-The 17th century was also the high point of French tragedy,
as served by Corneille and Racine.
Lully extended this genre of tragedy into music, hence the
generic names of French opera seria became tragédies en musique
or tragédies lyriques.
-Lully's operas were to profoundly shape the history of French
opera, down to the late 19th century.
-Among the main characteristics were: an orchestral accompaniment,
the inclusion of danced interludes, a standard structure of a Prologue
followed by 5 acts, frequent dramatic and musical use of the chorus,
libretti written in refined verse, subjects drawn from classical mythology.
Most of these characteristics persisted down to Verdi.
The librettist
Lully’s first tragédie lyrique Cadmus et Hermione was performed
on the 27th of April 1673 on a libretto written by
Philippe Quinault (1635-1388) who became his librettist life-long
librettist and the first of
the great opera librettists.
Philippe Quinault
Under the Sun King (Louis XIV),
Lully controled musical life in Paris and
He had a great influence on
European music of his time
and he inspired many composers
such as Henry Purcell,
Georg Friedrich Haendel,
Johann Sebastian Bach,
and Jean-Philippe Rameau.
Lully's operas were written mainly
for the king in Versailles, but they were immediately performed in
Paris as well, in the newly created Académie Royale de Musique
or Paris opera.
The greatest epigone of Lully was André Campra (1660-1744),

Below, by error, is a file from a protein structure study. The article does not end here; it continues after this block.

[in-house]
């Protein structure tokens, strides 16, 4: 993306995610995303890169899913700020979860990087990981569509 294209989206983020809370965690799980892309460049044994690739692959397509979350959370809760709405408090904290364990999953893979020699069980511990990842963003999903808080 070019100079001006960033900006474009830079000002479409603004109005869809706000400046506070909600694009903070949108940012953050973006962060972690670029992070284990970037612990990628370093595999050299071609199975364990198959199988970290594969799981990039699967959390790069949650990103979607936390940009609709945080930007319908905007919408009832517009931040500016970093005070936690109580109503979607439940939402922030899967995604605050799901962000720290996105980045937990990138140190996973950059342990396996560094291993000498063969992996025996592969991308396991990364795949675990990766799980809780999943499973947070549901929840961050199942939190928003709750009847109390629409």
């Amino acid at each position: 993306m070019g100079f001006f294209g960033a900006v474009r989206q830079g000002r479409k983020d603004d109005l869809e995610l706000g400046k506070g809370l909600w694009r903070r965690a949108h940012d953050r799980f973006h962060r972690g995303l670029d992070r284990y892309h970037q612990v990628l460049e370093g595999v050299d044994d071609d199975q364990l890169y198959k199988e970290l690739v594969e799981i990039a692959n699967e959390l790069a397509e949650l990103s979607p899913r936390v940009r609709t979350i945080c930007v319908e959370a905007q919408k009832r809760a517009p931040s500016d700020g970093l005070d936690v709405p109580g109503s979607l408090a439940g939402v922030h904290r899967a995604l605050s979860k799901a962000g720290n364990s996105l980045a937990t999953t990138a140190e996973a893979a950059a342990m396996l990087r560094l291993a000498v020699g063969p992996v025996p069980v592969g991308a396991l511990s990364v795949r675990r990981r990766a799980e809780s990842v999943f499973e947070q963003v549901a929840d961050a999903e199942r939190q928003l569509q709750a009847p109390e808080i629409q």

whose style is close to that of the master, but who showed more
invention in particular in the choral writing.
Tancrède was quite successful, and performed until 1764.
(The title-role was created, and sung for 30 years, by Thévenard.)
André Campra (right), librettist
Antoine Danchet (centre),
and artist Bon Boullogne (left).
Marc-Antoine Charpentier (164-1704) was more influenced
by Italian opera, and was not in favor with Lully, who possibly
detected a serious rival.
Charpentier's friendship with the king's nephew (Philippe d'Orléans,
future Regent) got him a shot at the Paris opera in the form of
Baroque opera: Cecilia Bartoli in Händel's Lascia la Spina
The French opéra-comique
The French opéra-comique was born on the 14th of May 1697.
On that day, Louis XIV, pressured by French playwrights,
ordered the closure of the Italian Theatre in Paris.
When the Italian theatre closed, the people running various fairs
around Paris quickly organized spectacles meant to replace
those offered by the Italians.
-At that time, there were six fairs around Paris, and two of
them were extremely popular:
The Foire Saint Germain (open between February and April)
and the Foire Saint Laurent (open from the end of July until
the end of September.)
These fairs gave birth to a type of entertainment full of vitality
with plays where singing alternated with spoken dialogues.
Eventually, an opera house was opened for their performance.
The Foire Saint-Laurent
Paris, the Opéra-Comique
The Opéra-Comique